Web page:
Future versions of the Firefox browser will support a feature that will stabilize the browser window and block those annoying page jumps that happen when images and ads are being loaded in an upper section of the page, and which push the currently viewed content down and out of view.
The feature is known as "scroll anchoring" and is described in a web standard that is still in the works at the World Wide Web Consortium (W3C), the official web standards body.
Changes in [page] DOM elements above the visible region of a scrolling box can result in the page moving while the user is in the middle of consuming the content. This spec proposes a mechanism to mitigate this jarring user experience by keeping track of the position of an anchor node and adjusting the scroll offset accordingly.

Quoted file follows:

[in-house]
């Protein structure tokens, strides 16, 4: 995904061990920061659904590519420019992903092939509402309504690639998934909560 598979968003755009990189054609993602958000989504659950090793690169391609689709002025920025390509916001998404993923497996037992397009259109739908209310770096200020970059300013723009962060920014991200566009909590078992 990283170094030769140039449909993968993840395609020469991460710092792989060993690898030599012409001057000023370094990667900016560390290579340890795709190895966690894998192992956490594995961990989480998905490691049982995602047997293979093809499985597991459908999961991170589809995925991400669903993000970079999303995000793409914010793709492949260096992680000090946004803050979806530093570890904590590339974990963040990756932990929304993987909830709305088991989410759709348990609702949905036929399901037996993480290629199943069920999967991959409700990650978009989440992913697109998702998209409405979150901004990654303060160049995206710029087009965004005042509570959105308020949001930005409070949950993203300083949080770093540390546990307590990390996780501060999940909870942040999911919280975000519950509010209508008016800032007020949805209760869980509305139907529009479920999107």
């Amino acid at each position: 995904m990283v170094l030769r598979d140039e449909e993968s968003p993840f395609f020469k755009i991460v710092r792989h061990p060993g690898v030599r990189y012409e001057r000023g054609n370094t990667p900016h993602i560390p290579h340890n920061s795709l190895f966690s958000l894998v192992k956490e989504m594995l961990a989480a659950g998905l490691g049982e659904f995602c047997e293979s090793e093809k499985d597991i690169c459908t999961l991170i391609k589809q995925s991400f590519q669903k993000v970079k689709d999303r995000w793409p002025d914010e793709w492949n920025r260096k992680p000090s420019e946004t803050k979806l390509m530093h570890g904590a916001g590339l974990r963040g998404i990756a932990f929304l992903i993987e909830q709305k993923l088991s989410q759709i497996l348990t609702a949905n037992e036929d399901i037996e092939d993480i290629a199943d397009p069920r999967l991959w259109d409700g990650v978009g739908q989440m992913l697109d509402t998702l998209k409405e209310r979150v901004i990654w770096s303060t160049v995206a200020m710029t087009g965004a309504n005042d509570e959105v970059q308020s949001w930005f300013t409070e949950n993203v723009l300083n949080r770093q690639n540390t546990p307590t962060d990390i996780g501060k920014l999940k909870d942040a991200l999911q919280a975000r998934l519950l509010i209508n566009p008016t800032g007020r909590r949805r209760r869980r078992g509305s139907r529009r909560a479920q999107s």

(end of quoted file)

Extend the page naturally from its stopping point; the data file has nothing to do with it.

The first browser to add support for scroll anchoring, and the dev team who pioneered the work on the API, is Google Chrome. Work on adding scroll anchoring to Chrome started in March 2016, after users complained about the issue a year earlier, and the feature shipped with Chrome 56, released in January 2017.
Opera Software added support a month later, with the release of Opera 43, while the Baidu Browser followed suit in April of the same year. Edge, Safari, and Internet Explorer never shipped support for scroll anchoring.
Now, almost two years after Chrome's original efforts to stabilize the page loading experience by eliminating unneeded scroll position yanks, the feature is finally being added to Firefox.
The current version of Firefox Nightly released today supports scroll anchoring, and the feature is expected to ship with the official release of the Firefox 66 stable branch in March 2019.
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